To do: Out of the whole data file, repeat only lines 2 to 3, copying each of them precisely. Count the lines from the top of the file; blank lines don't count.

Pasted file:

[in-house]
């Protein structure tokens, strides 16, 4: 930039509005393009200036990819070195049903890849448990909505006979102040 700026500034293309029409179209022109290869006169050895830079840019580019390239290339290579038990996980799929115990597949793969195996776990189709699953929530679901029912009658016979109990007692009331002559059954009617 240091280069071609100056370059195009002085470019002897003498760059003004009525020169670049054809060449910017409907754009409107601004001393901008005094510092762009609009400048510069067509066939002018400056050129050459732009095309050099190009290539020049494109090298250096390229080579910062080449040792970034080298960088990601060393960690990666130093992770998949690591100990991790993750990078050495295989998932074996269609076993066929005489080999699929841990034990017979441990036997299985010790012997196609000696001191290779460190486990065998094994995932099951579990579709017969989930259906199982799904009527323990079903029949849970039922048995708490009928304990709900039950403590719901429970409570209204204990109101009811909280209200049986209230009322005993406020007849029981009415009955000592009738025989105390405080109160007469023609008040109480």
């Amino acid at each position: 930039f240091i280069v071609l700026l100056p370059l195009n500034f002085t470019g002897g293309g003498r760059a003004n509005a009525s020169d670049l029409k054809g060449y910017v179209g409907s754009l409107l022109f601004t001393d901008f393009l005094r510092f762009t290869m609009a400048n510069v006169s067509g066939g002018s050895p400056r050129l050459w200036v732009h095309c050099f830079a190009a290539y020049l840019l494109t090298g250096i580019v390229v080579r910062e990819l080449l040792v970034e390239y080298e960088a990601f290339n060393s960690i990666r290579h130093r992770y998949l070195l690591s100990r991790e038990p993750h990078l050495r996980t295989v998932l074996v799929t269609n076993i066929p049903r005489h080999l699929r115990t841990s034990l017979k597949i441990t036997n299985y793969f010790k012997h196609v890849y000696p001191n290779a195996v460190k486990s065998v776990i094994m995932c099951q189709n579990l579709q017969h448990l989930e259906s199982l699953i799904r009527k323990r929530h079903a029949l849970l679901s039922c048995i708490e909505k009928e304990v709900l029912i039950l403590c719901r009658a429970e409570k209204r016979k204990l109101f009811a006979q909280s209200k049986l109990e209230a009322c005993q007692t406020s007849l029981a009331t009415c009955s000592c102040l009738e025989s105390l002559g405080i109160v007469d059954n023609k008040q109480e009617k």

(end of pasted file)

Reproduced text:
């Protein structure tokens, strides 16, 4: 930039509005393009200036990819070195049903890849448990909505006979102040 700026500034293309029409179209022109290869006169050895830079840019580019390239290339290579038990996980799929115990597949793969195996776990189709699953929530679901029912009658016979109990007692009331002559059954009617 240091280069071609100056370059195009002085470019002897003498760059003004009525020169670049054809060449910017409907754009409107601004001393901008005094510092762009609009400048510069067509066939002018400056050129050459732009095309050099190009290539020049494109090298250096390229080579910062080449040792970034080298960088990601060393960690990666130093992770998949690591100990991790993750990078050495295989998932074996269609076993066929005489080999699929841990034990017979441990036997299985010790012997196609000696001191290779460190486990065998094994995932099951579990579709017969989930259906199982799904009527323990079903029949849970039922048995708490009928304990709900039950403590719901429970409570209204204990109101009811909280209200049986209230009322005993406020007849029981009415009955000592009738025989105390405080109160007469023609008040109480």
């Amino acid at each position: 930039f240091i280069v071609l700026l100056p370059l195009n500034f002085t470019g002897g293309g003498r760059a003004n509005a009525s020169d670049l029409k054809g060449y910017v179209g409907s754009l409107l022109f601004t001393d901008f393009l005094r510092f762009t290869m609009a400048n510069v006169s067509g066939g002018s050895p400056r050129l050459w200036v732009h095309c050099f830079a190009a290539y020049l840019l494109t090298g250096i580019v390229v080579r910062e990819l080449l040792v970034e390239y080298e960088a990601f290339n060393s960690i990666r290579h130093r992770y998949l070195l690591s100990r991790e038990p993750h990078l050495r996980t295989v998932l074996v799929t269609n076993i066929p049903r005489h080999l699929r115990t841990s034990l017979k597949i441990t036997n299985y793969f010790k012997h196609v890849y000696p001191n290779a195996v460190k486990s065998v776990i094994m995932c099951q189709n579990l579709q017969h448990l989930e259906s199982l699953i799904r009527k323990r929530h079903a029949l849970l679901s039922c048995i708490e909505k009928e304990v709900l029912i039950l403590c719901r009658a429970e409570k209204r016979k204990l109101f009811a006979q909280s209200k049986l109990e209230a009322c005993q007692t406020s007849l029981a009331t009415c009955s000592c102040l009738e025989s105390l002559g405080i109160v007469d059954n023609k008040q109480e009617k």